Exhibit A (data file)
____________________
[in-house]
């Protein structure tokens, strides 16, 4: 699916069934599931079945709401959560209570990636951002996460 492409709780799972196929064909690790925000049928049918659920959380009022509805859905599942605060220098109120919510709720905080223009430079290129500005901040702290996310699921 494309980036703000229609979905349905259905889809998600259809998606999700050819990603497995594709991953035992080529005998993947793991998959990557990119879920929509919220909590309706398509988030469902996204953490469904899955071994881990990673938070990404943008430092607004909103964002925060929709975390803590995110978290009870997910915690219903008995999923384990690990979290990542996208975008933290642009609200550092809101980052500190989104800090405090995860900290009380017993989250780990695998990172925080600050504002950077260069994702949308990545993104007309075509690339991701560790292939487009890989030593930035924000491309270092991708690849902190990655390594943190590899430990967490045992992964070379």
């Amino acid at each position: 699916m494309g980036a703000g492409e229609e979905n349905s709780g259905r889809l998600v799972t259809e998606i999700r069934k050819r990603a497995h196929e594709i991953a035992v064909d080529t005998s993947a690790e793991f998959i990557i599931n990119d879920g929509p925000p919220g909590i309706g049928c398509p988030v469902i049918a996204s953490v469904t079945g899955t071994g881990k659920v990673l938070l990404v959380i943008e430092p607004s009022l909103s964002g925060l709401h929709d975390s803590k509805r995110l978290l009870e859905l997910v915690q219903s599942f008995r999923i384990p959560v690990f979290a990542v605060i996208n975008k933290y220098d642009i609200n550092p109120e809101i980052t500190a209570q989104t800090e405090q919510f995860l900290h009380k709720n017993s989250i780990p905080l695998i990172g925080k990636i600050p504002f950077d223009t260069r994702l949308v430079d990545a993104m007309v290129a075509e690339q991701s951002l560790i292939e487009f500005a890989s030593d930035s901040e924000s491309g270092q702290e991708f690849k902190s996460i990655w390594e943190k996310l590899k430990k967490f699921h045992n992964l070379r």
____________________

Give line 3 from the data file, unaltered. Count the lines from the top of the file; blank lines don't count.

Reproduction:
């Amino acid at each position: 699916m494309g980036a703000g492409e229609e979905n349905s709780g259905r889809l998600v799972t259809e998606i999700r069934k050819r990603a497995h196929e594709i991953a035992v064909d080529t005998s993947a690790e793991f998959i990557i599931n990119d879920g929509p925000p919220g909590i309706g049928c398509p988030v469902i049918a996204s953490v469904t079945g899955t071994g881990k659920v990673l938070l990404v959380i943008e430092p607004s009022l909103s964002g925060l709401h929709d975390s803590k509805r995110l978290l009870e859905l997910v915690q219903s599942f008995r999923i384990p959560v690990f979290a990542v605060i996208n975008k933290y220098d642009i609200n550092p109120e809101i980052t500190a209570q989104t800090e405090q919510f995860l900290h009380k709720n017993s989250i780990p905080l695998i990172g925080k990636i600050p504002f950077d223009t260069r994702l949308v430079d990545a993104m007309v290129a075509e690339q991701s951002l560790i292939e487009f500005a890989s030593d930035s901040e924000s491309g270092q702290e991708f690849k902190s996460i990655w390594e943190k996310l590899k430990k967490f699921h045992n992964l070379r």